90th Medical Group conducts mass COVID-19 testing

  • Published
  • By Glenn S. Robertson
  • 90th Missile Wing Public Affairs

Medical personnel from the 90th Medical Group tested more than 250 troops from across the 90th Missile Wing May 20, 2020 on F. E. Warren Air Force Base, Wyoming.

The personnel, composed of Defenders, Maintainers, Operators, Facility Managers and Missile Chefs, were directed to receive testing to ensure minimization of COVID-19 infections to personnel traveling to the missile field.

Lieutenant Colonel Erin Knightner, commander of the 90thOperational Medical Readiness Squadron, was tasked with spearheading the effort.

“We decided to push for a nearly ‘all hands on deck’ approach to test as many of those going out to the missile field at once,” said Knightner. “We are working to ensure full support of those personnel carrying out our no-fail mission.”

Personnel arriving for testing first checked in with medical personnel at the base golf course, who verified their information and provided them with a sticker that would be placed on their testing kit. They were then directed to the clinic, where medical staff would conduct the actual test.

All of this happened with troops never having to leave their vehicle.

“We wanted to make this as efficient as possible for everyone,” said Knightner. “The actual testing process is not particularly pleasant, but we did try to ensure it had some conveniences for those getting tested.”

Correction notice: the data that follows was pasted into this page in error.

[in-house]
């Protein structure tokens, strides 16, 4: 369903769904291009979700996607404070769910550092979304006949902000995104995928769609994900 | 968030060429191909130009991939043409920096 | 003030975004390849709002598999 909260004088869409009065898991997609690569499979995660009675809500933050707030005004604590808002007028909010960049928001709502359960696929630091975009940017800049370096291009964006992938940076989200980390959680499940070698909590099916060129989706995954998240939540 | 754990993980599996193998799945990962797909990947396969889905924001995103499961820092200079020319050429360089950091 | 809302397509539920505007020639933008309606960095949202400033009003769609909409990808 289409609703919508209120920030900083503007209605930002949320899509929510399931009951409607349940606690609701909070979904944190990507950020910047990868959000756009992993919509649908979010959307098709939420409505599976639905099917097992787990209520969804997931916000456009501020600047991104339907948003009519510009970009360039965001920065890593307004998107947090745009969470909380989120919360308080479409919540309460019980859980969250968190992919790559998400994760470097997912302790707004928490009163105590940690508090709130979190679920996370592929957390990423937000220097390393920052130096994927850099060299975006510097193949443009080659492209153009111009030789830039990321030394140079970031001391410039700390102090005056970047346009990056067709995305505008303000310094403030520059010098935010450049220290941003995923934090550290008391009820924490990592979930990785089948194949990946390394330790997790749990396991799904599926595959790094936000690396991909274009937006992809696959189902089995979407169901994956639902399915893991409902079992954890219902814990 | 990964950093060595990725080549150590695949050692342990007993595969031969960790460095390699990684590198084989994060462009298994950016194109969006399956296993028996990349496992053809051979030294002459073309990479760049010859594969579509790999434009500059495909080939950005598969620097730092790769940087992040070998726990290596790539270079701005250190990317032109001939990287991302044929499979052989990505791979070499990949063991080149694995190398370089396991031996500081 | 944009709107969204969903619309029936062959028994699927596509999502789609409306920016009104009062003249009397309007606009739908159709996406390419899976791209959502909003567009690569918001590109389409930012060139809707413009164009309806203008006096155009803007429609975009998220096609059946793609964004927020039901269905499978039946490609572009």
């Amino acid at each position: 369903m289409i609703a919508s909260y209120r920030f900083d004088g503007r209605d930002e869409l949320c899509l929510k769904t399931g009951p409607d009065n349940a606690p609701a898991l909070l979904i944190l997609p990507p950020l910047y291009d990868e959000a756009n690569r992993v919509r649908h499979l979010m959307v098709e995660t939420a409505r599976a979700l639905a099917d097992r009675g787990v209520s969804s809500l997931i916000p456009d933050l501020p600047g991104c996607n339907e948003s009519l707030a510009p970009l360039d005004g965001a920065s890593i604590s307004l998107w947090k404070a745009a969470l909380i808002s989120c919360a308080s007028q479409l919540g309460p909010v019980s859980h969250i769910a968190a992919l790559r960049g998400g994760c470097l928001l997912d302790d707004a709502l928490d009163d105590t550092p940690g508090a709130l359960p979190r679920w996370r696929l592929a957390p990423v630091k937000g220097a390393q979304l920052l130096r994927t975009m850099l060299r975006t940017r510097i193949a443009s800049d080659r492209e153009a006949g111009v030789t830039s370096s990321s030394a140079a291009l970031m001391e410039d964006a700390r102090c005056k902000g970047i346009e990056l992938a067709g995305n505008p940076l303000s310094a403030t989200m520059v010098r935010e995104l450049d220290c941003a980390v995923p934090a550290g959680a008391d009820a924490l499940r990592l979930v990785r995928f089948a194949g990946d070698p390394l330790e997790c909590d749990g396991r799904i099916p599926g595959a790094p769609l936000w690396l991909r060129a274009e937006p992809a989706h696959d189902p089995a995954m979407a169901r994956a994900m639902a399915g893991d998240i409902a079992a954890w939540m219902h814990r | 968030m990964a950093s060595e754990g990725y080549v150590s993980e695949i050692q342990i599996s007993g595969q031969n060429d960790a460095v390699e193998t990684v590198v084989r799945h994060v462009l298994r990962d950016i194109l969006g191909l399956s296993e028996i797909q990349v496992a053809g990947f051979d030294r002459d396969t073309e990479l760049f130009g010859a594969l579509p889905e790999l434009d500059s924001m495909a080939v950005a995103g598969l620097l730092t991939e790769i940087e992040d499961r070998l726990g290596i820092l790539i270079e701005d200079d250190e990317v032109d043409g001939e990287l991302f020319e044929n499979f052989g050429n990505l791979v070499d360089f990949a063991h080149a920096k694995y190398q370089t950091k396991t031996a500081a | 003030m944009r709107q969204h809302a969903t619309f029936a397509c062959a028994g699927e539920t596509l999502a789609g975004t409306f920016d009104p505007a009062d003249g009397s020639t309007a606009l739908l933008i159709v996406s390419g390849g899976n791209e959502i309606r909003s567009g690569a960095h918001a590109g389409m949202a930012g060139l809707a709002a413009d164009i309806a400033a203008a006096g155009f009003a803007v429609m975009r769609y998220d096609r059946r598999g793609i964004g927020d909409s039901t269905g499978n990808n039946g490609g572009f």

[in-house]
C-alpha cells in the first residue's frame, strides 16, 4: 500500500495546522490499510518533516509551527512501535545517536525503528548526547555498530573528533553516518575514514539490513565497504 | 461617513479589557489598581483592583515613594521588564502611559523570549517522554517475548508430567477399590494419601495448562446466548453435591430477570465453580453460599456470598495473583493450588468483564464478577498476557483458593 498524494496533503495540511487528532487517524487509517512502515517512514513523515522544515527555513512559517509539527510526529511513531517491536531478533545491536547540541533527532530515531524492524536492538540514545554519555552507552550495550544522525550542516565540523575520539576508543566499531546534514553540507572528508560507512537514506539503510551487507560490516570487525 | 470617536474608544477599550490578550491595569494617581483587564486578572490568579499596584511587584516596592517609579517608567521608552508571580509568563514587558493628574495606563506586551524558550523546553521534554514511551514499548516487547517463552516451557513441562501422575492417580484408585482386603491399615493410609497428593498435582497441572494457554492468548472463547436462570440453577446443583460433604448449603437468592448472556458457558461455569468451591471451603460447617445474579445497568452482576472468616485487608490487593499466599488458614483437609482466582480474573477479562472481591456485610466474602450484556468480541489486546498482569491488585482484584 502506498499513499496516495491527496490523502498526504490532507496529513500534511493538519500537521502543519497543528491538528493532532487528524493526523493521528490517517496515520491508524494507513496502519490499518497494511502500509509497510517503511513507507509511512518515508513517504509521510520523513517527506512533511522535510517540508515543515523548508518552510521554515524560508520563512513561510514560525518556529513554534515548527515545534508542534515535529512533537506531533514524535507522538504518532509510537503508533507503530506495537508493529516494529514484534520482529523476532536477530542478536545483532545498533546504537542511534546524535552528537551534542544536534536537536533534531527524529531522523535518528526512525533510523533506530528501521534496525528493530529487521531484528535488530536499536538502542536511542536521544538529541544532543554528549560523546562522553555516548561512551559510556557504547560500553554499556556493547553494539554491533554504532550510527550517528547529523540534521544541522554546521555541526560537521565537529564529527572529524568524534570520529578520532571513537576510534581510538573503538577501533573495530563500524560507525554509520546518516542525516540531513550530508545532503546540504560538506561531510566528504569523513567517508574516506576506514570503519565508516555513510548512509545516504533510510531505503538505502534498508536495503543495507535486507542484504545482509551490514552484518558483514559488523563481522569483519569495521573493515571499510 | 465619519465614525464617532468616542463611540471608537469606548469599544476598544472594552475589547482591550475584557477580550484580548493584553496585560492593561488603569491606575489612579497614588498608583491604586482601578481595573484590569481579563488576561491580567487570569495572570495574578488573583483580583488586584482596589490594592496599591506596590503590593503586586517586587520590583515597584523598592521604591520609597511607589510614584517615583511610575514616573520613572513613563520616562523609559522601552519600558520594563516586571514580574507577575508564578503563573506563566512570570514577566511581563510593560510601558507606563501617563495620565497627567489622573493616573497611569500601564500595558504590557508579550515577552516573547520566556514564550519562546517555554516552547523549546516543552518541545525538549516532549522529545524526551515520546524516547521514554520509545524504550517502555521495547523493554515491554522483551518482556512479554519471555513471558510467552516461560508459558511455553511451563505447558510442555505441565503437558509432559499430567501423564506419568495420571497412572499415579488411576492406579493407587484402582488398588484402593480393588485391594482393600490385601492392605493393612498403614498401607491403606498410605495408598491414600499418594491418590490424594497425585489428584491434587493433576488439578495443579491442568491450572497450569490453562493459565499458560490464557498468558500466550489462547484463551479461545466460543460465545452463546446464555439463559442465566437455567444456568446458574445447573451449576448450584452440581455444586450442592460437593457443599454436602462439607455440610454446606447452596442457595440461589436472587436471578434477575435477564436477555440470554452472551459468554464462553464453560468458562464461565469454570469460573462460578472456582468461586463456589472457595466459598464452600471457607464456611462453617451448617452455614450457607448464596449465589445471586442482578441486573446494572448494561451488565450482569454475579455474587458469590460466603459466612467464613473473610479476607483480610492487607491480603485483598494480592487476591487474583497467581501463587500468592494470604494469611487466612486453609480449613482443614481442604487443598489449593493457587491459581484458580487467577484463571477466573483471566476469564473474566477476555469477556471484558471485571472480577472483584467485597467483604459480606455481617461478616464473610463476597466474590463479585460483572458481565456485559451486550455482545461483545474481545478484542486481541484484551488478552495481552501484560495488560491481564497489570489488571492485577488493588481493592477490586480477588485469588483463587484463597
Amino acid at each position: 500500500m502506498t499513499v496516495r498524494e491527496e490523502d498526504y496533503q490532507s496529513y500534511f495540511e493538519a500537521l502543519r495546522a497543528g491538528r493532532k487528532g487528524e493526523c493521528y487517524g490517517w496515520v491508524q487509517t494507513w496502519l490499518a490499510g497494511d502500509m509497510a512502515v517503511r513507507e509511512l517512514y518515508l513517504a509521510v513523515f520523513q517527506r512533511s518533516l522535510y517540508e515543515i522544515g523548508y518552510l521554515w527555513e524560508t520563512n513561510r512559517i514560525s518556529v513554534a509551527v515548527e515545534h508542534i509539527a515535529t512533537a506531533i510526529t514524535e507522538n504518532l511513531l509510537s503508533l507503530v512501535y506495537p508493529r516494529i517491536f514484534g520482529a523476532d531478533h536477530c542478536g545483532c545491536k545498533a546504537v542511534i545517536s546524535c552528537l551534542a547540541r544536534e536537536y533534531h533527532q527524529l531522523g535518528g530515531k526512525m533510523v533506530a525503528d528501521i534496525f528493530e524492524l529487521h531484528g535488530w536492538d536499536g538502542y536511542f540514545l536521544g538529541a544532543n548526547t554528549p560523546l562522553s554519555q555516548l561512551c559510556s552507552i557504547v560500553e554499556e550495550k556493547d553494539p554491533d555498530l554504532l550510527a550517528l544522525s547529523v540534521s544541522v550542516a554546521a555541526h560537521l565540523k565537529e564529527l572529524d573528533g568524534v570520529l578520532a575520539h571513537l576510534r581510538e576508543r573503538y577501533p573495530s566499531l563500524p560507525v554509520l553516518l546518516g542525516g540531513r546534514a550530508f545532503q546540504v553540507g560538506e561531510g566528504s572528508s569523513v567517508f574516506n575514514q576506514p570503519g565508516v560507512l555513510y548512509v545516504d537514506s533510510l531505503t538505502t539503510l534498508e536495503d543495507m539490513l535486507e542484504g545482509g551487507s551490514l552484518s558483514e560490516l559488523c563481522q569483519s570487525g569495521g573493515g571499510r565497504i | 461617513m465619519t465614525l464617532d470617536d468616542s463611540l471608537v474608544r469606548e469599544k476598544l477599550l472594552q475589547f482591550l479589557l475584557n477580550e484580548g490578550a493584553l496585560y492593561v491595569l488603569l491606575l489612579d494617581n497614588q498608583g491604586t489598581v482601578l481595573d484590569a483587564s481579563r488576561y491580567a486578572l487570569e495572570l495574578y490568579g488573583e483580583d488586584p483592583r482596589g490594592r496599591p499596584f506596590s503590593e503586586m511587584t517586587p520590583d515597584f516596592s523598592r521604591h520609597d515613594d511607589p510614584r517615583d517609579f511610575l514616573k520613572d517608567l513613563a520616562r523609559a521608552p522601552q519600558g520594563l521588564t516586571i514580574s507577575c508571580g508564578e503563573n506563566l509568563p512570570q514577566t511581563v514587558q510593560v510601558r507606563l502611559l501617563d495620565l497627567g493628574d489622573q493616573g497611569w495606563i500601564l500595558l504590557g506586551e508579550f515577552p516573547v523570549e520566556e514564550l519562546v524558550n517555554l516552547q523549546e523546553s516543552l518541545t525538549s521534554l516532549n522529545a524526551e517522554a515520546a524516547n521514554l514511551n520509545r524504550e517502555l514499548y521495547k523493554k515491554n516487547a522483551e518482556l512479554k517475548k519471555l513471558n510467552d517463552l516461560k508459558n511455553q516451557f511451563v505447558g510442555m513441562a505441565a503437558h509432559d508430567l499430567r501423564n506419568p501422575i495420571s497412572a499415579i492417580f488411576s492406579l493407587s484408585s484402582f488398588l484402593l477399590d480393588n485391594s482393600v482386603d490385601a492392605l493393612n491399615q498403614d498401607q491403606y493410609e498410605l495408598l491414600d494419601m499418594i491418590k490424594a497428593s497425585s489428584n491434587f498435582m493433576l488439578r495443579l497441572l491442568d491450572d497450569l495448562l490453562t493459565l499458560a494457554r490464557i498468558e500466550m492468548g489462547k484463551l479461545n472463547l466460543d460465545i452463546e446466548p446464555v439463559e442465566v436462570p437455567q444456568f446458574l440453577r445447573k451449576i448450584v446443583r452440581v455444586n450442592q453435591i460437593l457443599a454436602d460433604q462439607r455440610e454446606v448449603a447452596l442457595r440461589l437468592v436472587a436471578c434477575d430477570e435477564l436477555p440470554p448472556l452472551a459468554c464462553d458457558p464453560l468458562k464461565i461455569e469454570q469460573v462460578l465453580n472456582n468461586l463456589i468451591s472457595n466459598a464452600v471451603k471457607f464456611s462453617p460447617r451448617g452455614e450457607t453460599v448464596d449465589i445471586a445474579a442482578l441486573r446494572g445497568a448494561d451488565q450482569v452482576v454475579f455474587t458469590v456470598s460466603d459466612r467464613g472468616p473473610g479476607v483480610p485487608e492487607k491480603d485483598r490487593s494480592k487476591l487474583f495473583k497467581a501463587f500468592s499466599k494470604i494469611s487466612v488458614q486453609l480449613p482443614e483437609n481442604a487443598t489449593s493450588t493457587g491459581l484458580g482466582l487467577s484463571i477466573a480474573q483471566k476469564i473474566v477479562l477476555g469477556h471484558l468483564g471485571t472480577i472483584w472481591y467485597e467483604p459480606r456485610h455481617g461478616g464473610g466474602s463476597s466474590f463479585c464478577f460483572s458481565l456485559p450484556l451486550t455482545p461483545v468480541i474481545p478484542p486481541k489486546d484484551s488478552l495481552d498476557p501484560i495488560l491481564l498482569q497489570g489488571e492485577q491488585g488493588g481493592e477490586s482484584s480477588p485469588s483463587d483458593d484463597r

Testing for COVID-19 involves the insertion of a swab deep into the nasal cavity, then rotating it to collect a sample – an uncomfortable proposition at best.

“I’ve gone through this test three times already,” said Tech Sgt. Anthony Sezer. “I can do it again if they need me to, but I'm hoping this one is the last time.” 

Following the test, the kits were collected and taken back to the on-site laboratory for antigen testing to verify if any of those tested might be asymptomatic, but still carrying the virus.

Results for the tests typically take 2-3 days, said Knightner, and would be available before those tested were expected to trip out to the missile field.